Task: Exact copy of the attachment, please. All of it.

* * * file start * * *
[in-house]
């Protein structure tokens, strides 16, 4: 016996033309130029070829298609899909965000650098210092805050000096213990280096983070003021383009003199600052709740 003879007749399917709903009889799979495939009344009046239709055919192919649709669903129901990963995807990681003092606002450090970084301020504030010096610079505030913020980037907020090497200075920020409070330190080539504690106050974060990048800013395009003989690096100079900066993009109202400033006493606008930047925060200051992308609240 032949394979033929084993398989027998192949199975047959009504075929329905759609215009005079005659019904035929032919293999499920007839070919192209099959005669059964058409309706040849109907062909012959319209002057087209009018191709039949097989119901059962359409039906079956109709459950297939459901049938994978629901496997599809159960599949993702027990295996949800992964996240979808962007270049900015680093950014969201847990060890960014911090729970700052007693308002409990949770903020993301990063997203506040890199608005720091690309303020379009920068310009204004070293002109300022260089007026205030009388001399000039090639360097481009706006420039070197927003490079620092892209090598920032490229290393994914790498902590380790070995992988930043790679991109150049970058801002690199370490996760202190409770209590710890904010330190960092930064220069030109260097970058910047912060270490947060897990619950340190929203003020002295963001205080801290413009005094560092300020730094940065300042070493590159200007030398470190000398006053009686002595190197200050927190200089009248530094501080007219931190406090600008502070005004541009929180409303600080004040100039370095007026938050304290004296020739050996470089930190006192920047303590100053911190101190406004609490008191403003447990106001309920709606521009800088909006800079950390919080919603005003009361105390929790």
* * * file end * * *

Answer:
[in-house]
């Protein structure tokens, strides 16, 4: 016996033309130029070829298609899909965000650098210092805050000096213990280096983070003021383009003199600052709740 003879007749399917709903009889799979495939009344009046239709055919192919649709669903129901990963995807990681003092606002450090970084301020504030010096610079505030913020980037907020090497200075920020409070330190080539504690106050974060990048800013395009003989690096100079900066993009109202400033006493606008930047925060200051992308609240 032949394979033929084993398989027998192949199975047959009504075929329905759609215009005079005659019904035929032919293999499920007839070919192209099959005669059964058409309706040849109907062909012959319209002057087209009018191709039949097989119901059962359409039906079956109709459950297939459901049938994978629901496997599809159960599949993702027990295996949800992964996240979808962007270049900015680093950014969201847990060890960014911090729970700052007693308002409990949770903020993301990063997203506040890199608005720091690309303020379009920068310009204004070293002109300022260089007026205030009388001399000039090639360097481009706006420039070197927003490079620092892209090598920032490229290393994914790498902590380790070995992988930043790679991109150049970058801002690199370490996760202190409770209590710890904010330190960092930064220069030109260097970058910047912060270490947060897990619950340190929203003020002295963001205080801290413009005094560092300020730094940065300042070493590159200007030398470190000398006053009686002595190197200050927190200089009248530094501080007219931190406090600008502070005004541009929180409303600080004040100039370095007026938050304290004296020739050996470089930190006192920047303590100053911190101190406004609490008191403003447990106001309920709606521009800088909006800079950390919080919603005003009361105390929790």